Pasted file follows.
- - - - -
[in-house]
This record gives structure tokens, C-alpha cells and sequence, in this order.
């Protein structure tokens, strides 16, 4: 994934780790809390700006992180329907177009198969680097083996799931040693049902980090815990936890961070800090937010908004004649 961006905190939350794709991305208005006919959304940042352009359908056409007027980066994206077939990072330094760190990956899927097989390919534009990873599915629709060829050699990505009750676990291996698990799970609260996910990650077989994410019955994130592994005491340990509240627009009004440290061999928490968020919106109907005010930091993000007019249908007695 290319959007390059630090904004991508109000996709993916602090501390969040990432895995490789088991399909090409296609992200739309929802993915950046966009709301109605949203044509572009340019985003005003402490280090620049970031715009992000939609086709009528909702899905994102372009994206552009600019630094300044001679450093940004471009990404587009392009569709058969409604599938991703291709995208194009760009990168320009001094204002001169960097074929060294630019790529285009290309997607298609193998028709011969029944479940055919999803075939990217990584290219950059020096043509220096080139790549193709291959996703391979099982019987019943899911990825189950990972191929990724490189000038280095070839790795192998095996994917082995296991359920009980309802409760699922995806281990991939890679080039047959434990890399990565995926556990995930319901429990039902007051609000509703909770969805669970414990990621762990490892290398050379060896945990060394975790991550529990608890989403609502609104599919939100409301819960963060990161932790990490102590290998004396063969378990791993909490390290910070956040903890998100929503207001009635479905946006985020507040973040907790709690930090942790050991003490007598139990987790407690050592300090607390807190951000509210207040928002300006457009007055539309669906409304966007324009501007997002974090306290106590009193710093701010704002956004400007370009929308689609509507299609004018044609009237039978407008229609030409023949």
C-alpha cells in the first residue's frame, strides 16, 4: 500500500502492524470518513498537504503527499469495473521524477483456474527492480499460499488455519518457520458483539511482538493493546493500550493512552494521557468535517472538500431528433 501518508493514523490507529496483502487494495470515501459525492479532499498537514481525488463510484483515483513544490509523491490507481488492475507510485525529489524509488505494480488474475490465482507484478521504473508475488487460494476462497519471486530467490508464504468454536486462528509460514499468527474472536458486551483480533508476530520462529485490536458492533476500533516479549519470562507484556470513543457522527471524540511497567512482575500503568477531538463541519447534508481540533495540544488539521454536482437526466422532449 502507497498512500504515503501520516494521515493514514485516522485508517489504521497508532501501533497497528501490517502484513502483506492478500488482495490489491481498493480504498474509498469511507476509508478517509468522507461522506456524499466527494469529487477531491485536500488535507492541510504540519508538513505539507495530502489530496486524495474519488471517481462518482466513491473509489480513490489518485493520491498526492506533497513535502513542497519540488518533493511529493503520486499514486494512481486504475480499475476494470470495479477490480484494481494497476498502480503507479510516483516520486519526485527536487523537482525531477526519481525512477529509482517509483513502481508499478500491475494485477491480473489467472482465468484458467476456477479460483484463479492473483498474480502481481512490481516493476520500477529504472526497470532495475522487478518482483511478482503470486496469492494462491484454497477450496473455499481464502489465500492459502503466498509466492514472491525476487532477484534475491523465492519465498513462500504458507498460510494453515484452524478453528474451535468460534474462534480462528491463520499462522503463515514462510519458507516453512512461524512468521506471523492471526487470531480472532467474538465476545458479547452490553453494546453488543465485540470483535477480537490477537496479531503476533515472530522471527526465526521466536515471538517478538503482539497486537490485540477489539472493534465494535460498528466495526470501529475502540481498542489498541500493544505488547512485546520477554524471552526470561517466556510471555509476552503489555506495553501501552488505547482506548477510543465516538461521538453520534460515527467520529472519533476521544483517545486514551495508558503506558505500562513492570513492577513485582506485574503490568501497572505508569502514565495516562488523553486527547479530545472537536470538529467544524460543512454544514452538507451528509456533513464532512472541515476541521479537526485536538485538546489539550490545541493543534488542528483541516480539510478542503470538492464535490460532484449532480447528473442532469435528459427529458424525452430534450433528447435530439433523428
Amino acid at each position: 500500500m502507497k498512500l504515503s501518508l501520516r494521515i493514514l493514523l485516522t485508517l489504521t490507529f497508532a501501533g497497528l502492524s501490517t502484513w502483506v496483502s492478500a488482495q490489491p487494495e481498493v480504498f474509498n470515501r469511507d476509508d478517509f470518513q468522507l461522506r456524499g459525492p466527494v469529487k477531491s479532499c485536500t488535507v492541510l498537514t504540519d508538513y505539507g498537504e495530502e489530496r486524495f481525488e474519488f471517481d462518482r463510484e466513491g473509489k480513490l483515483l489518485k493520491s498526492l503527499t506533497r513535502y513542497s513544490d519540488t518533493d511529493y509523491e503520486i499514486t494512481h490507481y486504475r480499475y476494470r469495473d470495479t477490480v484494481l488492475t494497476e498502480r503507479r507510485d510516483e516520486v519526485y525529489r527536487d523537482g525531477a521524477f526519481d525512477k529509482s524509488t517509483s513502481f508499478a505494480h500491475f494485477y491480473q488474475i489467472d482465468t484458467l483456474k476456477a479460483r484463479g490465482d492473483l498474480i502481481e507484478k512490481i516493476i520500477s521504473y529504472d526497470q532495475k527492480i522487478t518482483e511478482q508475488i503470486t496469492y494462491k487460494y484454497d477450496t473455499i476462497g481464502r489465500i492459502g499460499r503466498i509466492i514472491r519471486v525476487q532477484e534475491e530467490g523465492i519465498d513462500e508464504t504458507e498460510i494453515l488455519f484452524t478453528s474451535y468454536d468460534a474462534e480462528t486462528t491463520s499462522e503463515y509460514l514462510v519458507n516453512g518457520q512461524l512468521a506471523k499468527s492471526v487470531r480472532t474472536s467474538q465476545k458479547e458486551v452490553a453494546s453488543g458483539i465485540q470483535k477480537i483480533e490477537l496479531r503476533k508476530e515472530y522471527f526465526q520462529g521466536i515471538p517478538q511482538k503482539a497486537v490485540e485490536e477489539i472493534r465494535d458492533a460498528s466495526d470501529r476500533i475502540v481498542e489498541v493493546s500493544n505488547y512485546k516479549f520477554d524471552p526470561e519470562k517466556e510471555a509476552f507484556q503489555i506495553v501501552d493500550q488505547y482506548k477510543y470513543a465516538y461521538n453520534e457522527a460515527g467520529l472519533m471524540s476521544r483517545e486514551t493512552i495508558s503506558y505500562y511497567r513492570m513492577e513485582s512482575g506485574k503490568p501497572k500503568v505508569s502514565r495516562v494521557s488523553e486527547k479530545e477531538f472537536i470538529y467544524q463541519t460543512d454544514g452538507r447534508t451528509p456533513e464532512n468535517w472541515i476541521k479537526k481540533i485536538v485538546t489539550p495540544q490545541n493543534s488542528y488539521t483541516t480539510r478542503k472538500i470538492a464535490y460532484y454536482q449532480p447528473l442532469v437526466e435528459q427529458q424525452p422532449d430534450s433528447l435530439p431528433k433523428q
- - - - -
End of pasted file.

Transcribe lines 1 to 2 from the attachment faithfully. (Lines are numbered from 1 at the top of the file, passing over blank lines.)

[in-house]
This record gives structure tokens, C-alpha cells and sequence, in this order.